The Fault in Our Stars by John GreenFirst and foremost is John Green, all of whose books I’ve now read, most notably of which is The Fault in Our Stars. I didn’t fall in love with all of this books, but TFiOS is now and forever more one of the best pieces of writing I’ve ever come across. I can’t stop recommending it to (or buying it for) people, and I only wish I had figured out how great it was when it first came out so I could have jumped on the bandwagon sooner. As a direct result of that, too, I’ve become a fan of his brother Hank and their YouTube pages, which help me while away all sorts of time I should be spending writing.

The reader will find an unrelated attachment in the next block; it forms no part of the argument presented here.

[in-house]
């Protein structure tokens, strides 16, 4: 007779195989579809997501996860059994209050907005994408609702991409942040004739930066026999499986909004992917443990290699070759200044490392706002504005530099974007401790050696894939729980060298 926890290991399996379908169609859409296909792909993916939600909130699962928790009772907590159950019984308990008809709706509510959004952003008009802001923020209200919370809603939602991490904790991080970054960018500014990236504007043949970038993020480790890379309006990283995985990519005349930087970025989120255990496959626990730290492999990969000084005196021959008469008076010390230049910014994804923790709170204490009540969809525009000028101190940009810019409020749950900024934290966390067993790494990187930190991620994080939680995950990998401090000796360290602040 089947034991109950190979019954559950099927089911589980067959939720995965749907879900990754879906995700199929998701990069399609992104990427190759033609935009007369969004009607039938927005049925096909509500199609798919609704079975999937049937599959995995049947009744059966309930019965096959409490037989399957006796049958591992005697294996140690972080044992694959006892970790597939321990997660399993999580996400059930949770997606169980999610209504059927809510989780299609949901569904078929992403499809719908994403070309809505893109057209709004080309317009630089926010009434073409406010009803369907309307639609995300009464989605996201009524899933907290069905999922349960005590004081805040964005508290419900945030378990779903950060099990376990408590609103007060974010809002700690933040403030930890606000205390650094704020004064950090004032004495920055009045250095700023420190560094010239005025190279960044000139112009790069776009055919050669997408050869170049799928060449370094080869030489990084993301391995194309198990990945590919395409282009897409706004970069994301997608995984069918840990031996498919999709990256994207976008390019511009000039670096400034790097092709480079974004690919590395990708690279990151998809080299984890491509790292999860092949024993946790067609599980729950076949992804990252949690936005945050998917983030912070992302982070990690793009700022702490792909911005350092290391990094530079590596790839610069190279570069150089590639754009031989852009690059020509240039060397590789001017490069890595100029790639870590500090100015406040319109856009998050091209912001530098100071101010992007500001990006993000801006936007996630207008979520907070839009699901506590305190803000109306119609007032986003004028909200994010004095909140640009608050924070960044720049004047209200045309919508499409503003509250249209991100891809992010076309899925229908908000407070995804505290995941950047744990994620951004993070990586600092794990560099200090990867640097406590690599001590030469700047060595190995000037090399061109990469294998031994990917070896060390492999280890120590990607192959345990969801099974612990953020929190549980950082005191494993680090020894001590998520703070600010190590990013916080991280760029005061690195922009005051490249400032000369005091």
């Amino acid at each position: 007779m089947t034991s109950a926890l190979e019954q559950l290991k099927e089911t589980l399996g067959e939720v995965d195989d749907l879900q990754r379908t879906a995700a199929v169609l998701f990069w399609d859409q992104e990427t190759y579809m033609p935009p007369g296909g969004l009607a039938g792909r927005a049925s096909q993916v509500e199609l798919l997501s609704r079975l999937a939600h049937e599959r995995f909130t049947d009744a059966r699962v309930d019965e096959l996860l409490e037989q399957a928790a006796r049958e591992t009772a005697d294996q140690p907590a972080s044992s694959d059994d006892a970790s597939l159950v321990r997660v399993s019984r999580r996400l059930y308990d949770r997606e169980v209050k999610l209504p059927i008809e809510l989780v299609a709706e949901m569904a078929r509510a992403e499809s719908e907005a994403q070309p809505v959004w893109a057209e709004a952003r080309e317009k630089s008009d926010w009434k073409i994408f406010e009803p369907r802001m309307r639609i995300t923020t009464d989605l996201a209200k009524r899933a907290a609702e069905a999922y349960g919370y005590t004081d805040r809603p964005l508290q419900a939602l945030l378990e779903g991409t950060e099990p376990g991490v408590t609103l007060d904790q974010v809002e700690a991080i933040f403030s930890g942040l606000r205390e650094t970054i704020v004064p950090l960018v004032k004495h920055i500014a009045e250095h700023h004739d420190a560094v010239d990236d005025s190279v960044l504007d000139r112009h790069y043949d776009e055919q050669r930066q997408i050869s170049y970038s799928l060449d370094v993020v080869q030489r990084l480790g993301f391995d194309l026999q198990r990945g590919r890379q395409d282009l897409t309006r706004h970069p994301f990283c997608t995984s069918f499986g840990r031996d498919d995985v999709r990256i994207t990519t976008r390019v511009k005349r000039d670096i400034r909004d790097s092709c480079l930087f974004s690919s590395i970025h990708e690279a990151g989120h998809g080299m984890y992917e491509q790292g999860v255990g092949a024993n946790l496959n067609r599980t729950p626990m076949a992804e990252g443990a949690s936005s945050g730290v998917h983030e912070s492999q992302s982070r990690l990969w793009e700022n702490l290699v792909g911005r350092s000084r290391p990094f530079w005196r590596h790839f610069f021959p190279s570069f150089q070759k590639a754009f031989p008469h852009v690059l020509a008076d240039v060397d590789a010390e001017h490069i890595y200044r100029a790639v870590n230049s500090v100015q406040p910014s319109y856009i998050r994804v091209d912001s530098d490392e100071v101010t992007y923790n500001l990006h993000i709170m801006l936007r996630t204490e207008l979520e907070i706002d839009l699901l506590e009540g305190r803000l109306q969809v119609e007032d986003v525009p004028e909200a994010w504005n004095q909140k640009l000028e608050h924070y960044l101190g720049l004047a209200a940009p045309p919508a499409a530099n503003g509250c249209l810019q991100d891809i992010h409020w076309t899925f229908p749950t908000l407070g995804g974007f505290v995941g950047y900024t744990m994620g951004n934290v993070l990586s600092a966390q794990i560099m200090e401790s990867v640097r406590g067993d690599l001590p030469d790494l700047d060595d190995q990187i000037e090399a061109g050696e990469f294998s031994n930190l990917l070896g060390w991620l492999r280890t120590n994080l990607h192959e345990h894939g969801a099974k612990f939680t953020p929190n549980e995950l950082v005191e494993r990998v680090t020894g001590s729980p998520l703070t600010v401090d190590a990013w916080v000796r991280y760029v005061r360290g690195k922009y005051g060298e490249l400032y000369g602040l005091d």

Speaking of books I missed the first ship on: The Book Thief by Markus Zusak. I mean, Jesus. The Fault in Our Stars is one of the most well-written books I’ve ever read, but man I think this is THE best book I’ve ever come across.

Then there’s Rainbow Rowell. Eleanor and Park simultaneously broke and swelled my heart about as much as TFiOS, and Fangirl gave that wonderful, well, fangirl flutter in my gut that I don’t feel as often as I once did. I still haven’t read her adult book, but it’s certainly on my list.
Let's Explore Diabetes with Owls
Also of note: this year, Sara Farizan, another Lesley graduate, published her first book, If You Could Be Mine, a wonderful love story. It makes me so proud to have been in the same program as her.